James Swan sent me about ten clips of Shea defending his a-historical Marianism that I hope to get to on the DL soon. Today Shea posted a blog article that makes brief reference to my comments on his attack on the perspecuity and sufficiency of Scripture (found here). As is often the case with our friends on the far side of the Tiber River, though he linked to my blog article, he did not, of course, provide any kind of meaningful rebuttal (that seems to be “below” today’s Roman Catholic apologists). If you look at what Shea claimed regarding marriage and the Bible, and compare Jesus’ teaching in Matthew 19 (a text he somehow managed to forget to include in his diatribe), Shea’s duplicity is easily seen. I included at the end of the citation of Matthew’s gospel these words: “Let Mr. Shea rail away at the ‘lack of clarity’ of God’s Word here. The child of God knows better.” So instead of responding to the refutation of his own claim, Shea meanders elsewhere:

You can always find some sort of biblical justification for your pet idea. And with sufficient will power or ego, you can trumpet your pet idea as the Revealed Will of God Almighty, denouncing anybody who questions your pet theory, not as somebody who questions your pet theory, but as an enemy of God who “rails away” at God Almighty, while “The child of God knows better.” It’s a very cozy way to congratulate yourself.

   I could theorize that Shea just doesn’t think his readers will follow his links to see that he is not even attempting a meaningful response, but for the moment, I will just allow his statements to stand on their own. In any case, it was what came after this that caught my attention:

The thing is, the perspicuity of Scripture is one of those ideas, like Marxism, that is the result of theory run amuck and removed entirely from the laboratory of real life. Now Christianity has room for doctrines that can’t be empirically verified. The doctrine of the Trinity is a classic. We believe it because God revealed it to us through Christ and his Holy Church. There’s no scientific demonstration of it. Neither is there scientific disproof of it. It’s not open to empirical investigation. You either trust God and his Church on this or you don’t. All arguments against it can be refuted by reason. But it can’t be proven by reason alone.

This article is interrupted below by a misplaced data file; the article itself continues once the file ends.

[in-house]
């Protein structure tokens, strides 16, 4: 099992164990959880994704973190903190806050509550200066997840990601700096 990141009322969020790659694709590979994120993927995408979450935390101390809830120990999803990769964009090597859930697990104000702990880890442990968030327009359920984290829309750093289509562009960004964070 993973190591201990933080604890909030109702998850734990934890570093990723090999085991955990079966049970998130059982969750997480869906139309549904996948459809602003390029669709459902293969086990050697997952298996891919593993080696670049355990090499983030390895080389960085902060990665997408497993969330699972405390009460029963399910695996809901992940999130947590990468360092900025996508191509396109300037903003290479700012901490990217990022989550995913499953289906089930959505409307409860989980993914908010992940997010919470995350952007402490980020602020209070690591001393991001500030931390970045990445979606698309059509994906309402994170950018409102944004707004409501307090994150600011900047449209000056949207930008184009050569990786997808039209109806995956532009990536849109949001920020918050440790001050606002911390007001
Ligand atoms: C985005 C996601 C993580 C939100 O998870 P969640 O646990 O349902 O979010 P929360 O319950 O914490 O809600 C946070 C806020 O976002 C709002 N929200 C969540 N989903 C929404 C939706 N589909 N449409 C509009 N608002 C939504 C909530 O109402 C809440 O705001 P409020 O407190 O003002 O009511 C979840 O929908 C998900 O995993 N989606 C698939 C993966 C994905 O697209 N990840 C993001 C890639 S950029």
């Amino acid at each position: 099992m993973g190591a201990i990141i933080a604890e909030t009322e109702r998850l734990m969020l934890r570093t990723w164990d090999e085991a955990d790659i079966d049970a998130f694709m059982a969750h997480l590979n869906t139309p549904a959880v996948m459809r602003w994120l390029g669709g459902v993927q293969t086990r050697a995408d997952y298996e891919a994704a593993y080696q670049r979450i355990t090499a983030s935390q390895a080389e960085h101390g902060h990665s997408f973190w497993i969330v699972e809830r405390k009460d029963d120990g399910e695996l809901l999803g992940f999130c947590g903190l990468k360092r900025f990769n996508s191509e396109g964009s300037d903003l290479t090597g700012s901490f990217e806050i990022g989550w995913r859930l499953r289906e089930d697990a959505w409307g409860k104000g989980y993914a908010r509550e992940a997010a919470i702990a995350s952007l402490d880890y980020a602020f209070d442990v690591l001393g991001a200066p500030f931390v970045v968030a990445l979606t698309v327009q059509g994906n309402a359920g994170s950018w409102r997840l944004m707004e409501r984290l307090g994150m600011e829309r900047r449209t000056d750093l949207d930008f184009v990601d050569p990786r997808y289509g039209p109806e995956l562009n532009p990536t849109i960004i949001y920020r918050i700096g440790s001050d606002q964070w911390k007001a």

Notice the fundamental epistemological difference between the dedicated follower of Romanism and the follower of Christ and His Word: why does Shea believe in the Trinity? “Because God revealed it to us through Christ and his Holy Church.” I believe in the Trinity because it is part and parcel of the revelation of God in Scripture, which records for us its revelation in the Incarnation of Christ and the outpouring of the Holy Spirit. As a member of Christ’s church I gladly recognize that the church is the recipient of this revelation, not the means by which the revelation comes. The church, as the Bride of Christ, obediently proclaims the truth revealed by her Husband. She never confuses her role with that of Christ.
   It is important to see this difference, because it explains how Shea can twist and contort history the way he does to shoe-horn the Marian dogmas into the words and teachings of men who did not believe as Shea does. He can assume the existence of the Marian doctrines because his ultimate authority is, of course, Rome, and Rome insists that these doctrines are both true as well as apostolic. History truly need not get in the way of such an over-riding assertion. So, for the consistent follower of Rome, doctrines–whether the divine truth of the Trinity or the man-made falsehoods of the Marian complex of beliefs–are believed upon Rome’s authority, not because God speaks in His Word. Once again the chasm between biblical faith and Roman presumption is illustrated with clarity.

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